Last week I had the pleasure of meeting George Zito, who delivers sessions promoting positive mental health in schools on behalf of Bradford charity Inspired Neighbourhoods. An eight week programme had just begun at Belle Vue Girls School in my constituency and George described the importance of the work around self-esteem and positive thinking that they do.
“So many young people are struggling with complicated home dynamics, peer group pressure, friendship issues and the increasing stress of school expectations. Around 8,500 young people have diagnosed mental health disorders in Bradford but the numbers with lower level concerns is estimated to be at least double that. In my experience that is a considerable underestimate.”
George and his colleague Hannah deliver themed group sessions, 1:1 counselling and family therapy to hundreds of children across sixteen schools in the district. The programme is booked up for the next two years and George says that even if they doubled the provision they wouldn’t meet demand.
Only this week the Education Policy Institute (EPI) released analysis that found referrals to children’s mental health services in England had increased by 26% over the last five years but that nearly one in four were rejected. The vast majority of the rejections were because the condition or issue was not regarded as serious enough to meet the eligibility criteria.
This was George Zito’s point. If we don’t get ‘early intervention’ right, if we don’t support children properly when their emotional, behavioural or mental health concerns first emerge then their needs will only become more acute. This is what Inspired Neighbourhoods and many other voluntary sector organisations are trying to provide across the country. But funding is not easy to come by and organisations often find themselves in competition for the same pots of money.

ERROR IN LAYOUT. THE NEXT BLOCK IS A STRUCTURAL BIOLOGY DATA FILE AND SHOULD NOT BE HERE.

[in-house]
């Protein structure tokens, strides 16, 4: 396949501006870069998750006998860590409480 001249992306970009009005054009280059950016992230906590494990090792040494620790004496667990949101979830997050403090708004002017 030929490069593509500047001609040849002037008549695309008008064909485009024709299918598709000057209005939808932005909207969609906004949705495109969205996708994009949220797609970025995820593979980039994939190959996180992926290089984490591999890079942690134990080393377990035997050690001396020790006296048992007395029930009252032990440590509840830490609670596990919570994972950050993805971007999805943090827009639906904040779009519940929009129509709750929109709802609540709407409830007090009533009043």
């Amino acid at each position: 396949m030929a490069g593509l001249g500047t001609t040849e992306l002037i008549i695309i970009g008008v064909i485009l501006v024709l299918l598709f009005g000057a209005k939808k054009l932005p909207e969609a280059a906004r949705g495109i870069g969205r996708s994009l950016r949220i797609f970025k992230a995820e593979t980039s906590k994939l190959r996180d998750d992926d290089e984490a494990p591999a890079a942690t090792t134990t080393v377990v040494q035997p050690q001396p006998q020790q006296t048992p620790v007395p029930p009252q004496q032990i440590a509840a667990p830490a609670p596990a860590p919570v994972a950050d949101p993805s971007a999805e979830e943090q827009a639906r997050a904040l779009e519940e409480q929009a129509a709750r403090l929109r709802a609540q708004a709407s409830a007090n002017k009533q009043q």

Before I became an MP, I was an NHS Commissioner whilst also having the privilege of chairing the Bradford mental health charity, Sharing Voices. I have seen what the desperate struggle for resources means from both sides of the fence.
Barnado’s warn that the government is ‘walking into a crisis’ and worryingly a recent examination of the government’s strategy by the Joint Education and Health and Social Care Committee supports this. Published in July of this year, they concluded that the timeframes for change are too long and the plans for recruitment too slow. As a result thousands of young people will be unable to access the services and support that they need. This week’s EPI report confirms this.
“We have seen no evidence that the government’s commitment of recruiting additional therapists and supervisors has been translated into action. It is not clear how this, along with introducing local mental health support teams working with schools and colleges, will be achieved in practice given existing recruitment difficulties.”
But it also makes a crucial strategic observation that corroborates the experience of workers like George Zito, that if we don’t invest in ‘early intervention’ now then the number of children and young people diagnosed with complex mental health needs will inexorably rise in the future.
“The prioritisation of specialist services above early intervention and prevention will not improve the mental health of children and young people. Wider focus must be on taking demand out of the system. Contextual factors are hugely important for children and young people’s mental health: the well-being of their families, the communities in which they grow up, the schools they attend, and their social networks.”
The current government plans lack ambition, scale and pace. Children are being let down. Theresa May has claimed that austerity is coming to an end but her words will ring hollow to the thousands of children and young people languishing on waiting lists for mental health support. When the Chancellor announces his budget later this month our demand must be clear. We must fund our Children and Young People’s mental health services properly. Our children deserve nothing less.